Luiz return to Chelsea caps frenzied summer of EPL spending
ABS-CBN Sports on Sep 01, 2016 09:56 AM
FILE - In this Tuesday, Nov. 3, 2015 file photo, PSG's David Luiz waves to his team's supporters after the Champions League group A soccer match between Real Madrid and PSG at the Santiago Bernabeu stadium in Madrid. David Luiz is set to return to Chelsea under new coach Antonio Conte after two years at Paris Saint-Germain, it was announced Wednesday, Aug. 31, 2016. Chelsea says it has struck a deal with PSG on transfer deadline day to re-sign the Brazil defender, who now has to complete a medical examination and agree personal terms. (AP Photo/Francisco Seco, file)
ROB HARRIS, AP Global Soccer Writer
LONDON (AP) — English Premier League clubs swelled the bank accounts of continental rivals in a summer of record-breaking spending that ended Wednesday with the biggest shock of the transfer window: David Luiz's return to Chelsea.
The flamboyant Brazilian is back at Stamford Bridge after two years at Paris Saint-Germain to reinforce Chelsea's defense under new manager Antonio Conte. While Chelsea sold the 29-year-old for around 50 million pounds ($84 million in 2014), the London club has re-signed him on a three-year contract for about 20 million pounds ($26 million) less.
That's also far lower than what was spent on the summer transfer window's biggest reunion. Italian champion Juventus banked a world-record 105 million euros ($116 million) from Manchester United for midfielder Paul Pogba's return to Old Trafford.
United was one of 13 Premier League sides to break their club records for spending on a single player since the end of last season. The 20 top-flight clubs collectively spent nearly 1.2 billion pounds ($1.5 billion) on talent in the summer, breaking the billion-pound barrier for the first time in a transfer window as they benefit from new television deals.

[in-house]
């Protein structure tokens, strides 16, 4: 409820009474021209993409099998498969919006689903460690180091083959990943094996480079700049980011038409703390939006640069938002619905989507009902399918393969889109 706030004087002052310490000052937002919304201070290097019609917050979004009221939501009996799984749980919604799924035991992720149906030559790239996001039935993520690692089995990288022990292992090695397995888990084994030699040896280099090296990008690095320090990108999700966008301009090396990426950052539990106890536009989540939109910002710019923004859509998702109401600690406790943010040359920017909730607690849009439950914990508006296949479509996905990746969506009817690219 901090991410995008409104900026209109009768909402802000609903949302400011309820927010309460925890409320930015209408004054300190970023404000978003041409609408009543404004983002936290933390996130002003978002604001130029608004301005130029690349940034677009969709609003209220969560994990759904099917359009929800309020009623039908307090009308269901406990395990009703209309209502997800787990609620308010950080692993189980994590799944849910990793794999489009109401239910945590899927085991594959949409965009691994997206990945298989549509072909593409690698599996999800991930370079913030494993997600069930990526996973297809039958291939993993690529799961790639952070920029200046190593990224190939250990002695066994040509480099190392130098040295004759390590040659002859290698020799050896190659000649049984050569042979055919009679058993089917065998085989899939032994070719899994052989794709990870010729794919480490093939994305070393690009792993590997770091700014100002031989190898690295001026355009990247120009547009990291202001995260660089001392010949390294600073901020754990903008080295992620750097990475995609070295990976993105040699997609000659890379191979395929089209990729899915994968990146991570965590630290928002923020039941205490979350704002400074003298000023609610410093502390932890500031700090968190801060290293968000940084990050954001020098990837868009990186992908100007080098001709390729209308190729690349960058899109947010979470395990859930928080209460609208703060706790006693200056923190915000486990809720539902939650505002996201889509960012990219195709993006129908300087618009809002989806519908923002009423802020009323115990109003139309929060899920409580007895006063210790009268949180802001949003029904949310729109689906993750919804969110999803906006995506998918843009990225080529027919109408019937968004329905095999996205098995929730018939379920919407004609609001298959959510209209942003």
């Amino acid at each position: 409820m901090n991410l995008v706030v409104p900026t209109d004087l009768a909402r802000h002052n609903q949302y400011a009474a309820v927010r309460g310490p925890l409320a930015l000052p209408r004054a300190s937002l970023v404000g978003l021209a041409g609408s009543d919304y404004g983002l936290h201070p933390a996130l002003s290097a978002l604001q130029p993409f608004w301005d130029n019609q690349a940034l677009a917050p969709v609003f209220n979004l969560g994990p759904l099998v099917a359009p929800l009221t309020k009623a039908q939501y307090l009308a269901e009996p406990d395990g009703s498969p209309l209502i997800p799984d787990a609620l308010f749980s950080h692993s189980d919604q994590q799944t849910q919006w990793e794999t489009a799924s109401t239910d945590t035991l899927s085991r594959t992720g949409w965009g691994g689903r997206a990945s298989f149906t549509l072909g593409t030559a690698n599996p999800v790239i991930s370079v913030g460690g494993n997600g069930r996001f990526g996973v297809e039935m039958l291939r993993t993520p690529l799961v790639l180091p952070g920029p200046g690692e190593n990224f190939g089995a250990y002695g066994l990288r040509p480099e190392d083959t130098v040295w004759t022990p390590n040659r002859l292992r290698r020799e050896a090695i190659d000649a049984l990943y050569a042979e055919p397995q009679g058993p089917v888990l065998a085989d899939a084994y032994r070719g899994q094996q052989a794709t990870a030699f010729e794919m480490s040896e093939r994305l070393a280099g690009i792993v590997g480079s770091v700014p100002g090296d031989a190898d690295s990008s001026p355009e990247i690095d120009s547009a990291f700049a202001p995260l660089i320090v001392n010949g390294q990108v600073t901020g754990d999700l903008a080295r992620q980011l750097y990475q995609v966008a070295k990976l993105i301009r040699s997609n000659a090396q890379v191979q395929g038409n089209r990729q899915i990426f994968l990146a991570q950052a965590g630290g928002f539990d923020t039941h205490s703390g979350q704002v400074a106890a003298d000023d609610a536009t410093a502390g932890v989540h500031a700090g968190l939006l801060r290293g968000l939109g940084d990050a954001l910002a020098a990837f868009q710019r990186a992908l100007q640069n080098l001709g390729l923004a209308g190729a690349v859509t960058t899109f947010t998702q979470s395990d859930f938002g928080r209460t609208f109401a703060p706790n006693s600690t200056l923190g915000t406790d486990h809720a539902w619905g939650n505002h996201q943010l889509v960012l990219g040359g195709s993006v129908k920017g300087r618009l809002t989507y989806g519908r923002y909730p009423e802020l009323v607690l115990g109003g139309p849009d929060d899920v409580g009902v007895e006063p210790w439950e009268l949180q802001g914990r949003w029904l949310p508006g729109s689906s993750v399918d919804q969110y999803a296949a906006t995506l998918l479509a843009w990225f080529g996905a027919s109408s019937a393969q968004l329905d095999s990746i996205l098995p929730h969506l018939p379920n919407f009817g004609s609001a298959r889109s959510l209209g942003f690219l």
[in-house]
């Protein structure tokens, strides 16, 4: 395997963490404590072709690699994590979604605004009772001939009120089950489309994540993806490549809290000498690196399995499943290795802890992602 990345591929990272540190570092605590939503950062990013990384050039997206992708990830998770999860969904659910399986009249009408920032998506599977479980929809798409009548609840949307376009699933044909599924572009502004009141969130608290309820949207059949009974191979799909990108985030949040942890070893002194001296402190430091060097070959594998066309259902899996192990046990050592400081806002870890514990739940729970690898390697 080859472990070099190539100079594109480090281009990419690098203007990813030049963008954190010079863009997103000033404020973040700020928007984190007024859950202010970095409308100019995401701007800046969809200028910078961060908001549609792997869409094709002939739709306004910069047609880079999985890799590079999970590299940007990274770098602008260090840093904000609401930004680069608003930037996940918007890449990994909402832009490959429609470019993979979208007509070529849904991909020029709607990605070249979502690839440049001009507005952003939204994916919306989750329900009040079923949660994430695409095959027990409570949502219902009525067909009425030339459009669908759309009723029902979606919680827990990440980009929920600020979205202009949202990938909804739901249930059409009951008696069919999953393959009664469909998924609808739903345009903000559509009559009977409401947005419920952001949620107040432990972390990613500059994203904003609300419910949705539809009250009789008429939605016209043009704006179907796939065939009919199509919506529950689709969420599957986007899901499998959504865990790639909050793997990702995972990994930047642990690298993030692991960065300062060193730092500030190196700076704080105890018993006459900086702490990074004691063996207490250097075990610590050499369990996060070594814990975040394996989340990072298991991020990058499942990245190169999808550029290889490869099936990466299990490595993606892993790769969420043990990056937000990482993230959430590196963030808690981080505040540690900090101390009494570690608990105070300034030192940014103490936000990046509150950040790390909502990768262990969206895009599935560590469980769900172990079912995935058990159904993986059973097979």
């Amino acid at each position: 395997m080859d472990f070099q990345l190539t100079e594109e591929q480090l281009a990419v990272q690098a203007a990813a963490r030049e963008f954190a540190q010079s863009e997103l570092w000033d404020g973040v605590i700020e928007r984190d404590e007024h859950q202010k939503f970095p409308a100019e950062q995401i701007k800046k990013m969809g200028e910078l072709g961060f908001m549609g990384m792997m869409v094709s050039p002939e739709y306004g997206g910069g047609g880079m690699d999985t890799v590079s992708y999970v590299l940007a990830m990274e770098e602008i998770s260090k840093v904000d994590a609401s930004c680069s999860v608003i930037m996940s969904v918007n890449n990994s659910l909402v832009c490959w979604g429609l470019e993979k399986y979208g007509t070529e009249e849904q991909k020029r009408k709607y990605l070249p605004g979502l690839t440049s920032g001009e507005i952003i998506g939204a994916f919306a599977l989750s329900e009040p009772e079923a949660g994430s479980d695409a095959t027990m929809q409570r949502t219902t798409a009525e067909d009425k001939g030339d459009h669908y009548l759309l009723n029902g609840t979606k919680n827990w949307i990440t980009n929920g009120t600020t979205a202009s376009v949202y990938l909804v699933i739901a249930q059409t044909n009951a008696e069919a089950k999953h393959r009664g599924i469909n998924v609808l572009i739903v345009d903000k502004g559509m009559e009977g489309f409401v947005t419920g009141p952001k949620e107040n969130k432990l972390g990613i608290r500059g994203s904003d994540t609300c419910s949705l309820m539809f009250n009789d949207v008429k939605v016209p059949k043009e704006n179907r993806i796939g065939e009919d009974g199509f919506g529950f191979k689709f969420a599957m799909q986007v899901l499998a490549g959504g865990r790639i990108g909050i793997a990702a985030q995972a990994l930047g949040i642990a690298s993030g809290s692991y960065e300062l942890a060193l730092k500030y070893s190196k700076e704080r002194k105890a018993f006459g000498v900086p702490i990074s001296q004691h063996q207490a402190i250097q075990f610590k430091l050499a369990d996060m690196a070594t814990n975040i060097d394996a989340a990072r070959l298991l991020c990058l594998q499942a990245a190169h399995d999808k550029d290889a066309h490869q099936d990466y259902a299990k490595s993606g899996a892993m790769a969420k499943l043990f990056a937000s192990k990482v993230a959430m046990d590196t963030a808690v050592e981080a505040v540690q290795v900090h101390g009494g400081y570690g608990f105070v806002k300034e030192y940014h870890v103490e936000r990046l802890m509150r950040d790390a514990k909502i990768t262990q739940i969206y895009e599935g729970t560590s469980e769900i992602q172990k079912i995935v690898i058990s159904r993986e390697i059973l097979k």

Over the next three years, the Premier League will make 8.3 billion pounds ($10.9 billion) from broadcasters eager to televise the most unpredictable of Europe's top leagues — a bonanza that has swelled thanks to a 70 percent upsurge in the value of domestic rights.
There is a flipside.
"All the European clubs rub their hands because when they are short of money they just ring up one of the Premier League clubs (to sell a player) to keep them going for the next two years with 10 million, 20 million — whatever it might be," Stoke chairman Peter Coates told the BBC on Wednesday. "So it's pretty good business for them."
Stoke had a relatively modest summer of spending after breaking its transfer record in the January window when it paid Portuguese club Porto 18.3 million pounds (then $26 million) for defensive midfielder Giannelli Imbula.
Negotiating with clubs on the continent for a bargain is proving tougher for Premier League chairmen like Steve Parish at Crystal Palace. The London club's record-breaking summer deal was a domestic transaction, paying Liverpool 27 million pounds ($35 million) for striker Christian Benteke.